I just realised by posting that anecdote above I’m likely to get flagged by some sort of Scientology watchdog that’s going to be tracking The Terrible Company from now on. MORE PEOPLE VIEWING THE BLOG, YEAH BABY.

We got to Whitegrounds and skated the park for a few hours – it was always a bit damp on account of it being under an old bridge, but either way we still enjoyed it. The park is a bit of a weird one: it’s so narrow and every inch of space is taken up with something that can only be attacked in an awkward manner. This definitely makes the park interesting, but we were all hyped on going to Southbank, so after about an hour we made our way over there.

Southbank, at the time, was mostly closed off (this was just prior to the decade long battle to save the spot, and eventually return it to it’s former glory), so Andy and Ralph got busy on the ledges. I skated the bank a fair bit and cruised around. After Whitegrounds I was pretty knackered so I mostly just filmed Ralph handle the stairs like a pro.

That night we got split up into two different rooms. I think me and Ralph took one room, and Andy and Wiss went to the other. We were sharing the room with some other people who were not there when we went to sleep. I’ve always been a light sleeper and the slightest noise will always wake me up – so when a group of loud, obnoxious Australians got to the room I was ripped right out of my slumber.

For any Australians reading this: I have nothing against Australia. I love Neighbours. Chris Hemsworth is awesome. Margot Robbie is the bomb. I worked on Forza Horizon 3, which was set in Australia. You make the best muscle cars (Holden’s are the best, American muscle cars can suck it). Having said that, these Australians who we were stuck with in the hostel were the fucking worst.

They bombed in at 3 in the morning, and were incredibly loud. Straight away they started shouting about how they were sharing their room with other people. Then they started complaining that we both stank (I mean, of course we did, we had been skating all day and the shower at the hostel didn’t work). And then they started shining lights in our faces and taking the piss out of us. This bullshit went on for about an hour in the night before they finally shut up and decided to actually sleep.

Ralph had all but slept through this, but I had to put up with it, and by the time morning came around I was ready for revenge. I told Ralph all about it and we decided to be loud, obnoxious, kick their beds and basically be the worst possible room mates to be around when you have a hangover in a foreign country. We opened the curtains, smacked our boards everywhere, and made derogatory comments about “Loud dickheads coming in at 3 in the morning”. We kicked their luggage about, farted on our way out and shouted a ton to really make their hangovers unpleasant. You don’t fuck with Ade The Terrible’s beauty rest.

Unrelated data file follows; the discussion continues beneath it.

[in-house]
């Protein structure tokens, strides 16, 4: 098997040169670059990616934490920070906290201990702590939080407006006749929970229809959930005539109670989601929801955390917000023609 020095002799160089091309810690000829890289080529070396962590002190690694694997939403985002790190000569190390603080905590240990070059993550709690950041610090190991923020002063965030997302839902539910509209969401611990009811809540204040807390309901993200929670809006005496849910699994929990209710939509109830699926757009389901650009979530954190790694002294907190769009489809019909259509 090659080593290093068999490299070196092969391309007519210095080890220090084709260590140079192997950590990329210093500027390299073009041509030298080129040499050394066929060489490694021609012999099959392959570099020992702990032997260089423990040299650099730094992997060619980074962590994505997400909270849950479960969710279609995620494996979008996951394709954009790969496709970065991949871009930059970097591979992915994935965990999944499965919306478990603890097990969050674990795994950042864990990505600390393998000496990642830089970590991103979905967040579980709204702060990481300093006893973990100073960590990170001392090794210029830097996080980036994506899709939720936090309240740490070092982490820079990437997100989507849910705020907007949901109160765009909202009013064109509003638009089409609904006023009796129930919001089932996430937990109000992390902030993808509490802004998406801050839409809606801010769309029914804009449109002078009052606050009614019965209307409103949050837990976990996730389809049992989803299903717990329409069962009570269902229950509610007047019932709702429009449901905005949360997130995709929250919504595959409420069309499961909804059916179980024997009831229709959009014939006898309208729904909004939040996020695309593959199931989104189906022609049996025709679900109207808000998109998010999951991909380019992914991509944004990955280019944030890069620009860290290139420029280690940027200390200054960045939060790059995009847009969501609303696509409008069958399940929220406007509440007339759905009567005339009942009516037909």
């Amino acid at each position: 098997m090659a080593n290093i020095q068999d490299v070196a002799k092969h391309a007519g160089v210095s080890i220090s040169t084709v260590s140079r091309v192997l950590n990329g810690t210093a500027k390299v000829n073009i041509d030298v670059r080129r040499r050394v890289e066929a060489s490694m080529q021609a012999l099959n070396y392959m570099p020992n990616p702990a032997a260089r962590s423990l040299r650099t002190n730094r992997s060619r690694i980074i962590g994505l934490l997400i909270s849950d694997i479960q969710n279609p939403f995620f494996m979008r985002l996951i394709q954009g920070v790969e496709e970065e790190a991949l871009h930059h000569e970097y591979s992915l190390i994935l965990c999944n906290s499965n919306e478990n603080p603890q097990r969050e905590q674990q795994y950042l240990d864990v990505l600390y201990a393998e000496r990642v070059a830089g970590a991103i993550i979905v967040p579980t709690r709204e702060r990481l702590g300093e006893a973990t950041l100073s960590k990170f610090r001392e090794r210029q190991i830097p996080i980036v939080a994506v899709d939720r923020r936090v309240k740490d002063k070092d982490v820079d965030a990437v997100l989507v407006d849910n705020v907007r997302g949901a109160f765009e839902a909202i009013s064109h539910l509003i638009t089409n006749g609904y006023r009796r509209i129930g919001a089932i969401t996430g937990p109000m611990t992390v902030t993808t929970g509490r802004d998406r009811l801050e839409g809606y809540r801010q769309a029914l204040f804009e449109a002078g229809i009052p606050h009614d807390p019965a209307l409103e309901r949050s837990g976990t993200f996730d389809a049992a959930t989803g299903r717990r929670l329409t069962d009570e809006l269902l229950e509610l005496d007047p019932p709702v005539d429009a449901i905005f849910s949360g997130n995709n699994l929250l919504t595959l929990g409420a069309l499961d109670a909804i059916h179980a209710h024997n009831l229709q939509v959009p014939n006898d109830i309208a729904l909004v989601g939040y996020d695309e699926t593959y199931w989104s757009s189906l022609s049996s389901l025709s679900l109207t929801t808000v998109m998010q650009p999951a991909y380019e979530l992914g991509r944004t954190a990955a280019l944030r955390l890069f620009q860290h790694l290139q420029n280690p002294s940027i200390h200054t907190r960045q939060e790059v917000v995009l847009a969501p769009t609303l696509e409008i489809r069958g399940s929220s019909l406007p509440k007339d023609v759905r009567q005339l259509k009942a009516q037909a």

Day 4 was at Bay 66 skatepark. Bay 66 has somewhat of a comical history regarding corporate sponsorship: The park was originally a Sony publicity stunt, named after their flagship video game console Playstation (it even featured in the PS1 Sony published skateboarding game Grind Session), but by the time we got to the park, Microsoft’s Xbox division had bought it and rebranded it as Bay 66. It was covered in Xbox branding and had Xbox360’s in a special “gaming room”.

Ralph and Andy had a very funny conversation about this (which is partially recorded in the video), about how Ralph thought it was hilarious that Xbox had bought out a Playstation skatepark, whilst Andy thought it was, and I quote, “pathetic”. Knowing what I know now about the video game industry, I don’t think this was a calculated move – a skatepark has very little relation to the actual success and business of a video game console.

What I think happened is that Sony got tired of paying for the upkeep of the skatepark, so Microsoft just so happened to step in. When Microsoft got bored of it, NikeSB stepped in. When NikeSB got bored of it, Rockstar Games pumped in some cash and plastered their logo on the walls. It’s quite unusual for an indoor skatepark to receive that level of funding and support from such high profile companies (the only other example I can think of in the UK is Rush Skatepark in Stroud, that had a huge advertising deal with Superdry), and I think that’s why the Playstation VS Xbox debate around the skatepark was so prominent.

London locals will tell you more, but Bay66 is a really fun skatepark. I wish I’d had the chance to skate it more often, but that day in particular we had a rad session. It was a rad way to cap off our 4 day tour.

4Down was all about good friends and rad banter, and it came at a time where I was still trying to figure out what Terribleco was. Compared to later tour videos which were filmed at a time where I knew exactly what this blog was, 4Down was still steeped in mid-2000’s indie trappings, odd fashion and the haze of youth.

Like most of my videos from this era I was heavily inspired by major skate videos I had seen, and 4Down was a love letter to Stereo’s Way Out East, from the graphic design of the titles, to the use of the word “Operatives” to describe “friends of the blog who were filming stuff with me at the time”.

I can tell you one thing for sure though: 4Down put me off staying in hostels with complete strangers ever again. Those Australians were THE WOOOOORST.